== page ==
Asterix creator Albert Uderzo is handing over the reins to a younger artist after 52 years drawing the famous comic book hero.
The Italian-born illustrator invented the warrior Gaul with his scriptwriter friend, Rene Goscinny, in 1959.
Uderzo, 84, took over the writing for the comic book after the death of Goscinny in 1977, although many fans felt his scripts were lacking.
Publishers Hachette recently celebrated the sale of 350 million Asterix books.
"I've decided there should be some continuity, and I want it to carry on for generations and generations," Uderzo told RTL radio.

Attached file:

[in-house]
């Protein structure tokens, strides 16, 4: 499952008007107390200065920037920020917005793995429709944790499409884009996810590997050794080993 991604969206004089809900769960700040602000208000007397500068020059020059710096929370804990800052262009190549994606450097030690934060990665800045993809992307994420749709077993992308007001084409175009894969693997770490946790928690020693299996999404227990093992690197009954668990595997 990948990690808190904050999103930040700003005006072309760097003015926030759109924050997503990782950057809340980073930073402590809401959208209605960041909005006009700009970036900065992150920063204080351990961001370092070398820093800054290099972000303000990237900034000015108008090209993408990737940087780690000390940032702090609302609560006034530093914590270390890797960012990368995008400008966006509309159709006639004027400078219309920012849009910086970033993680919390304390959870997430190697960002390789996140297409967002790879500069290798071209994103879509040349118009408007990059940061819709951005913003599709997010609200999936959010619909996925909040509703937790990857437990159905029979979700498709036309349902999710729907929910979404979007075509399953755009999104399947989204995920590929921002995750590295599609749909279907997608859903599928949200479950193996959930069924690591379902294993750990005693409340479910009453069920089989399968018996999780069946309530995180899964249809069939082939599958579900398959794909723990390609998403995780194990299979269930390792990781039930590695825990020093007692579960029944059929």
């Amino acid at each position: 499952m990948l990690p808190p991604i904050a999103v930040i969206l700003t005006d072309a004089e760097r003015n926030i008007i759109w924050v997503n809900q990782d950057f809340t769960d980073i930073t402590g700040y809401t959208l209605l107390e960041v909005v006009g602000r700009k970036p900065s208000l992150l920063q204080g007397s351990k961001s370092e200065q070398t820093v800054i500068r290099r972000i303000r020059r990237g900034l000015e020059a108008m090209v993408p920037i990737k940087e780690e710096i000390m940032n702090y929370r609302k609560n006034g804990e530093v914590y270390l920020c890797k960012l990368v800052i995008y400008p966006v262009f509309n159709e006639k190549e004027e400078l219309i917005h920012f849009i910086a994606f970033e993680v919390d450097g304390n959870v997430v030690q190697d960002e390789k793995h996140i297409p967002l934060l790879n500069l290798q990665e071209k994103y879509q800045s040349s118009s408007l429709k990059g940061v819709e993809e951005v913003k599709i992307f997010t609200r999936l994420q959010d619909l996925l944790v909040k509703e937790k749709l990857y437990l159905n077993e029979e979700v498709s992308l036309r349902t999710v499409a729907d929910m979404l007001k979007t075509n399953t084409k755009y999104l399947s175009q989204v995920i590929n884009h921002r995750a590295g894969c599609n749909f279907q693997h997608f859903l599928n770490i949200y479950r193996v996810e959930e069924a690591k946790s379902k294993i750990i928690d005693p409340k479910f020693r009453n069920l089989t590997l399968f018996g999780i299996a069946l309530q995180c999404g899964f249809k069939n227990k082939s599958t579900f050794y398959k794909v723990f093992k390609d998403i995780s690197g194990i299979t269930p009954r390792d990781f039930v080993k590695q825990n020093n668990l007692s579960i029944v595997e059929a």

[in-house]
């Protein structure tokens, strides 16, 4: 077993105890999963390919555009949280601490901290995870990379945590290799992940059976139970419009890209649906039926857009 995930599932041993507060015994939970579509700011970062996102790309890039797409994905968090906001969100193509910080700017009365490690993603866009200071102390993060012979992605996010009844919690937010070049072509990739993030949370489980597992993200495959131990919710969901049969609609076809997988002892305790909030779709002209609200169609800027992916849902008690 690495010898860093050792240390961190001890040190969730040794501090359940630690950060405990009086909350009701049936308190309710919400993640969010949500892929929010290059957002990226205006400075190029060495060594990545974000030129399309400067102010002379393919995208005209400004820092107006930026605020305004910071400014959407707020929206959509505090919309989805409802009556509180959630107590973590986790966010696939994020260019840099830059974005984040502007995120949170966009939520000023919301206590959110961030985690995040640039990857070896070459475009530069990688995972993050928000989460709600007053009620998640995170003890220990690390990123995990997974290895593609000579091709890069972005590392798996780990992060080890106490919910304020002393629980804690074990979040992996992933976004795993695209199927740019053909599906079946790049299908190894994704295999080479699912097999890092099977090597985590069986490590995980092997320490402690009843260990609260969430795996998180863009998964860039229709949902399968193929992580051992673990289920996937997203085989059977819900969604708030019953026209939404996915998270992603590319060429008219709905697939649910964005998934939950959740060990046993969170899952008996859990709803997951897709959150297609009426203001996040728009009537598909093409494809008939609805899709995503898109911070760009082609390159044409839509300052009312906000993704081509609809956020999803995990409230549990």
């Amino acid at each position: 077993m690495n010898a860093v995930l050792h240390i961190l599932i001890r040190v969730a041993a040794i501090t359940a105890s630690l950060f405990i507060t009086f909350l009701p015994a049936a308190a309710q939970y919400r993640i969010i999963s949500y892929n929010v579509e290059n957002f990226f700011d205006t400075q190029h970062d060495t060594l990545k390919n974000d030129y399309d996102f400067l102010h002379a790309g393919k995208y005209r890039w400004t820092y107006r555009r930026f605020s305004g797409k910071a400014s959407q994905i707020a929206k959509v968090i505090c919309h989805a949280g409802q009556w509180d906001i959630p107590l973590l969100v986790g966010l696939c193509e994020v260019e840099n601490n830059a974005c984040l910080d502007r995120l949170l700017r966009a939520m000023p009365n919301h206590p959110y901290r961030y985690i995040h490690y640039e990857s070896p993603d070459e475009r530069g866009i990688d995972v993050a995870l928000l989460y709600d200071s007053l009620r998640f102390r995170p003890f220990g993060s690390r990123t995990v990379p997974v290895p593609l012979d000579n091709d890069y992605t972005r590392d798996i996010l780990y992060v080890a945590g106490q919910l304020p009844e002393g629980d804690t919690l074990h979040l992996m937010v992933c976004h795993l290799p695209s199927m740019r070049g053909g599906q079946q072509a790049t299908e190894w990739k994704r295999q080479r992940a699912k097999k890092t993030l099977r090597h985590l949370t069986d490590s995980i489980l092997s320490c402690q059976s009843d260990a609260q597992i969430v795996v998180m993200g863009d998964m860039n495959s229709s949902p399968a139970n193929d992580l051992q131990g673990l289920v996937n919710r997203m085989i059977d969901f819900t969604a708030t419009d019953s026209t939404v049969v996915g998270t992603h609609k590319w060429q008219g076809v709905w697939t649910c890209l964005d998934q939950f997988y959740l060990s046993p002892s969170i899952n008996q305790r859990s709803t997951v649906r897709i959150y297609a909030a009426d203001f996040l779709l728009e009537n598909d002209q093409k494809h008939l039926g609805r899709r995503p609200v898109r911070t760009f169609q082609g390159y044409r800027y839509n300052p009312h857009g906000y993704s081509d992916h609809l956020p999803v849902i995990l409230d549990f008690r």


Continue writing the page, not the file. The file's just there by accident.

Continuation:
A new book is planned for "the end of 2012" under a new, as yet unnamed artist, "who has been following us for a long time inside a studio I set up," Uderzo said.
The adventures of Asterix and his sidekick Obelix have been translated into more than 100 languages.
There was some controversy in France last year after publishers allowed Asterix to be used in a McDonald's campaign, with some accusing Uderzo of selling out, although the character had already featured in an advertisement for the fast food chain in 2002.
Asterix's adventures have been turned into several live action and animation films, including the recent series starring Gerard Depardieu as Obelix.
The next film to be released will be Asterix and Obelix: On Her Majesty's Service (God Save Britannia), in 2012.
It will feature Edouard Baer as Asterix, who crosses the channel to help second-cousin Anticlimax fight Julius Caesar and the invading Roman army.
Depardieu will reprise his role as Obelix